Natural Candle Waxes – Struggling Market Since Evolution

Birthdays are often incomplete without a cake. Moreover, it’s arduous to imagine a birthday cake without candles. But many of us fail to recognize the cognizance of the waxes which go into candle making. Let’s dive deep into this wonder material which forms an integral segment in making our birthdays memorable.

Since time immemorial, candles have served as an elusive source of lighting. For the most part of human history, candles were produced using tallow, beeswax, animal stearin, spermaceti, etc. and the raw materials vary across geography.

Until the 16th-17th century, candles were considered to be exquisite and property of royalty. The onset of the industrial revolution which resulted in the development of candle-making machinery and higher disposable income among the masses spurred a rising demand for candles. The establishment of the world’s first oil refinery in the mid-1800s paved the path for the modern candle industry. Paraffin wax, which is obtained as a solid residue from the fractional distillation of crude oil became a delight in the eyes of candle manufacturers since mass production of inexpensive good quality candles was made possible.

During the same time, the invention of incandescent bulbs took place. This was an ominous sign for the booming candle industry since the sole purpose of the candle as a source of lighting was met.

However, in the late 1900s, the development of candles to serve purposes such as a home decoration item, emanate fragrance, aromatherapy, etc. revitalized the interest in candles for the developed world.

The global candle industry in 2019 was estimated worth 9,750 Mn US$ and candle wax amounts to 2,370 KT. The candle industry heavily relies on paraffin wax as the major feedstock for candle production, because of its durability, ease of availability, production compatibility, and most importantly economical price. More than 75% of candle waxes (by volume) comprise mainly paraffin.

Nonetheless, the use of paraffin wax obtained from petroleum, as a viable source for candle production, was deeply investigated in the 1990s, which prompted some of the manufacturers to give birth to candles made from innovative bio-based sources such as soy wax, palm wax, coconut wax, and rapeseed wax. These waxes are obtained from environment-friendly and renewable sources, unlike paraffin wax which could potentially help in reducing the global carbon footprint. Moreover, burning these waxes produce little to no carcinogens, unlike paraffin wax which doesn’t burn clean and produces black soot.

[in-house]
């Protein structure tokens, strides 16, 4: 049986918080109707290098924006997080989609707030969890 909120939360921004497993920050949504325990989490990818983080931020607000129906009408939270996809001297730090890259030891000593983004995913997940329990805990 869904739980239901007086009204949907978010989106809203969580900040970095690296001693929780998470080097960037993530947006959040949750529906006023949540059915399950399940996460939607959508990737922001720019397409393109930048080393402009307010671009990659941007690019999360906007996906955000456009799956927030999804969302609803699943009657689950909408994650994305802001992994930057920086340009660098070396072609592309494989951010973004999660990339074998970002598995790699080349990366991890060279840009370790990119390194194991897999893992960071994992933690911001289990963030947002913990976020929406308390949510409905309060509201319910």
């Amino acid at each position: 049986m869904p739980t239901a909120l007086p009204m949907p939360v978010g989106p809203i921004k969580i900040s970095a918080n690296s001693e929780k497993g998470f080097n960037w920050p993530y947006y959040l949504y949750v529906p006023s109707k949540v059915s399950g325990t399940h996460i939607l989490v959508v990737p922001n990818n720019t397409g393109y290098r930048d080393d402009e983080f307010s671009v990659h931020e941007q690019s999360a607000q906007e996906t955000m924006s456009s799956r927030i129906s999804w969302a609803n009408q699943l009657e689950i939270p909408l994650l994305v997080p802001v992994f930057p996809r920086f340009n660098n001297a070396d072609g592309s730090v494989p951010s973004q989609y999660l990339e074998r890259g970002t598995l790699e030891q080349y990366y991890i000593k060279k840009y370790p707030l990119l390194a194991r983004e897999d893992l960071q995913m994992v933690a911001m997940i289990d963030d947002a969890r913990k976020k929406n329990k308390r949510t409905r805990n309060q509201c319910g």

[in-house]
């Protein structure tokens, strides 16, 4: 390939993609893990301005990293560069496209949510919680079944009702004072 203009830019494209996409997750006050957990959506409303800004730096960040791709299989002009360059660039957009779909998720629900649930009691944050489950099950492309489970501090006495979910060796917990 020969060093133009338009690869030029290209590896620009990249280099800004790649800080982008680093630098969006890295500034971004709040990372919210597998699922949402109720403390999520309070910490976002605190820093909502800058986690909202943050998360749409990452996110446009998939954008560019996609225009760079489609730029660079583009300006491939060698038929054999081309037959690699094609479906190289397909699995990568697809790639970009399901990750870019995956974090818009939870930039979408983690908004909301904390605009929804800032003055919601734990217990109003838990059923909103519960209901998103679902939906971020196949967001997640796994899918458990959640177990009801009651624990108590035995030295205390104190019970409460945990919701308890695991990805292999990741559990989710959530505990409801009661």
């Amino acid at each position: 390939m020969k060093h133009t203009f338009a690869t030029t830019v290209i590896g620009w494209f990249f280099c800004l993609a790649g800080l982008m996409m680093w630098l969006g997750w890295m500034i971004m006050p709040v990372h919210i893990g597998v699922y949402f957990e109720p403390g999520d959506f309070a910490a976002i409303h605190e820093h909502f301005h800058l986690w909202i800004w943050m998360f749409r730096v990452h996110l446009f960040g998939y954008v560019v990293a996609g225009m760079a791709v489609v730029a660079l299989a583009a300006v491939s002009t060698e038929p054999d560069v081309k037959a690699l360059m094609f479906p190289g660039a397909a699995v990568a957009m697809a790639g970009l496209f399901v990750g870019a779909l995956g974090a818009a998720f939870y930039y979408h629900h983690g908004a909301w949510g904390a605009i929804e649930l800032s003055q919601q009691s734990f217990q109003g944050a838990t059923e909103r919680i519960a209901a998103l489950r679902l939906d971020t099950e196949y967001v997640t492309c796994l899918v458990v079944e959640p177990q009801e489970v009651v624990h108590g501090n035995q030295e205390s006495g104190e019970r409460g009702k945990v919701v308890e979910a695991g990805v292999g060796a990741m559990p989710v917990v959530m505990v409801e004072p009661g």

Despite such advantages, the majority of the candle makers are not enticed to shift to bio-based waxes, which is evident from the poor market share of these waxes (~19%). Apart from suffering from exorbitant prices, these waxes do not impart the desired candle characteristics because most of these waxes are soft, brittle, and have a lower shelf life as compared to paraffin wax. The inherent high burn time for bio-based candle waxes like soy wax is not well supported by its low adhesion with glass, low fragrance load, release, and lower compatibility with the majority of the available scents which makes it unfavorable for scented jar candles and inferior in front of paraffin wax. Besides these points, the existing players which control a sizeable share of the candle industry have installed machinery which is not suitable for producing candles using soft and brittle bio-based waxes.

Although the current market share of bio-based wax candles is low, on the brighter side a lot of small companies are mushrooming in parts of North America, Europe, Southeast Asia, and Australia which are based on strong pillars of sustainability and making a mark by producing candles from bio-based materials. Along with that, a number of companies are developing, “wax blends” which combine the merits of both paraffin and bio-based waxes. In some portions of the developed world, customers are increasingly getting aware of the type of waxes that go into candle making, which could further catalyze the growth of bio-based wax candles. These factors seem promising for the growth of bio-based waxes. In the near future, we might witness a substitution of paraffin waxes by bio-based waxes, which might bring curtains to the wax which shaped the face of the modern candle industry. For this to become a reality, extensive R&D on bio-based waxes must take place to overcome the existing drawbacks, simultaneously tackling the high price by devising novel and cheaper ways of producing bio-based waxes.

Ananyo Bhattacharya, Associate Consultant


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